What are we going to do about sexual abuse and harassment of youngsters?
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In April the government asked Ofsted to carry out an immediate and rapid review of the scale of sexual abuse and violence in schools and colleges.
Their remit included visiting some of the schools that were highlighted on the Everyone’s Invited website - the platform that invited young people to speak out about their experiences of sexual abuse, violence and harassment.
The overwhelming response to that invitation was shocking and prompted Everyone’s Invited to conclude that we are living in a society where sexual violence is not only condoned but has become normalised.
What Ofsted found supported this - that sexual harassment and online sexual abuse are so prevalent and incidents so commonplace for some children that they see no point in reporting them.
In fact Ofsted advises schools, colleges and partners to assume that abuse is happening in their establishments even if there have been no specific reports or complaints.
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Their report recommends a series of actions that all schools must now take because the problem is endemic and is likely to be in every school.
Does this represent a failure in what we’ve been doing? Are Ofsted at fault for not acting sooner? The Conservative MP Maria Miller has accused Ofsted of a ‘massive safeguarding failure’ in not taking action sooner when reports such as the one produced by the Commons women and equalities Select Committee, that she chaired five years ago, exposed the scale of the problem, primarily experienced by girls, in England’s schools.
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What we read, from the Ofsted research, is that the number of police reported cases of child sexual abuse has risen 276% between 2013 and 2020.
We also hear that approximately a quarter of cases involve a perpetrator who is under the age of 18, and the victims are mostly girls.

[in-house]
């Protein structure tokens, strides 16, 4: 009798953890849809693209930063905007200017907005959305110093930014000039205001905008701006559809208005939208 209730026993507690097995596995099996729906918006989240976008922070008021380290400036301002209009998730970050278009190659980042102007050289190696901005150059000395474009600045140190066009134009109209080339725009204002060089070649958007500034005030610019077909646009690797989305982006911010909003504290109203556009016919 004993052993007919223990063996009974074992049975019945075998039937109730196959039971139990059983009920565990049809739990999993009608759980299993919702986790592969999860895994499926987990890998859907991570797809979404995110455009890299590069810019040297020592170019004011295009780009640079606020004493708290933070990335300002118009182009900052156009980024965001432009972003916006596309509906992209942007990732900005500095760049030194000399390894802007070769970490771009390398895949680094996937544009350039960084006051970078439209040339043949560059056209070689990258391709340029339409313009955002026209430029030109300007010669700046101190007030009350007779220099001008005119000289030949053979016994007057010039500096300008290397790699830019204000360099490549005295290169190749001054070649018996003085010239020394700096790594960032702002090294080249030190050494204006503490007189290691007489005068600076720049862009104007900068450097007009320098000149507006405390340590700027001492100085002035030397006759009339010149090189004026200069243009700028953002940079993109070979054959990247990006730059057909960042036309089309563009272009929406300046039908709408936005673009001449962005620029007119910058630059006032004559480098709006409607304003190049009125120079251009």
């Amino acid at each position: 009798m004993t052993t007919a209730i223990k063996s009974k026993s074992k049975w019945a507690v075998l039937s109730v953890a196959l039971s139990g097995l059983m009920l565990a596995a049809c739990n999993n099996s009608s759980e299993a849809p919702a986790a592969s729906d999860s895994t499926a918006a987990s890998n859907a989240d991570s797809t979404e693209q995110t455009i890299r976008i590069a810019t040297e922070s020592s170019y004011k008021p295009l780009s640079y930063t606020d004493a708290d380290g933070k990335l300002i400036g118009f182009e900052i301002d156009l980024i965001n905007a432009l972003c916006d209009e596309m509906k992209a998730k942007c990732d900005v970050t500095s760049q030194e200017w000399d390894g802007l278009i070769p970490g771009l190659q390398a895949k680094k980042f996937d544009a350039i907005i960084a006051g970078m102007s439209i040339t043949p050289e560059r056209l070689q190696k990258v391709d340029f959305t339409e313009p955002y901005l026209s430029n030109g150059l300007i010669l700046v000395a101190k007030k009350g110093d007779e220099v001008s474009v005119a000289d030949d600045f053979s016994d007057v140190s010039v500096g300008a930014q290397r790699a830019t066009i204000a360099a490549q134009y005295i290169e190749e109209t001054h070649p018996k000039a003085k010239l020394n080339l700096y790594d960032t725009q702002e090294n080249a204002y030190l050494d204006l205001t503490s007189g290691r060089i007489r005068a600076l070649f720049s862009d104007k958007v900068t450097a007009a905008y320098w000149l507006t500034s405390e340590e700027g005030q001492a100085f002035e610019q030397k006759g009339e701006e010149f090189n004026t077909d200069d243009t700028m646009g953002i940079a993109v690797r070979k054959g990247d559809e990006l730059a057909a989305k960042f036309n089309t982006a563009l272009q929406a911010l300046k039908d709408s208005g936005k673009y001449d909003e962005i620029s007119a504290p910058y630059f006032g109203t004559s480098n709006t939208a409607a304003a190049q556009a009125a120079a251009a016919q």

In the past year, girls between the age of 15 and 17 reported the highest annual rates of sexual abuse for young people aged 25 and younger and a survey in 2017 found that over a third of female students in mixed sex secondary schools have personally experienced some form of sexual harassment at school.
And yet these figures are not reflected in school exclusion data over five years to 2019 with an average of 91 permanent exclusions a year for sexual misconduct and 2,100 fixed term exclusions, which represents just 0.6% of these exclusions. There is no clear trend that shows an increase in exclusions related to sexual misconduct over this time.
Not surprisingly the Ofsted research found a stark difference in the views of girls and boys. Of the young people asked (approximately 900 were involved in focus groups and 800 surveyed) boys were much less likely to think that harmful sexual behaviour was happening, particularly when asked about sexual contact, whereas 64% of girls said that ‘unwanted sexual touching’ happens ‘a lot’ or ‘sometimes’ between people of their age and 68% of girls said that ‘feeling pressured to do sexual things they didn’t want to do’ is also prevalent.
In the focus groups, young people talked about teachers not knowing the reality of their lives, being out of date and clearly just unaware of the scale of what they are having to deal with.
This should be a wake up call to take action and many of us will do that in our schools with the best of intentions.
But this problem is not caused by schools and everyone needs to take their share of responsibility.
The Everyone’s Invited website provides a helpline, run by fully trained NSPCC staff, for children and young people who have been victims of abuse and for worried adults and professionals that need support and guidance.
It also signposts to further support. In schools we can attempt to protect and to educate but this alone will not be enough. As a society we need to ask how we allowed sexual abuse and harassment to become a normal part of growing up and we need to decide what we are going to do about it.
- Clare Flintoff is the CEO of ASSET Education, which runs a number of schools across Suffolk.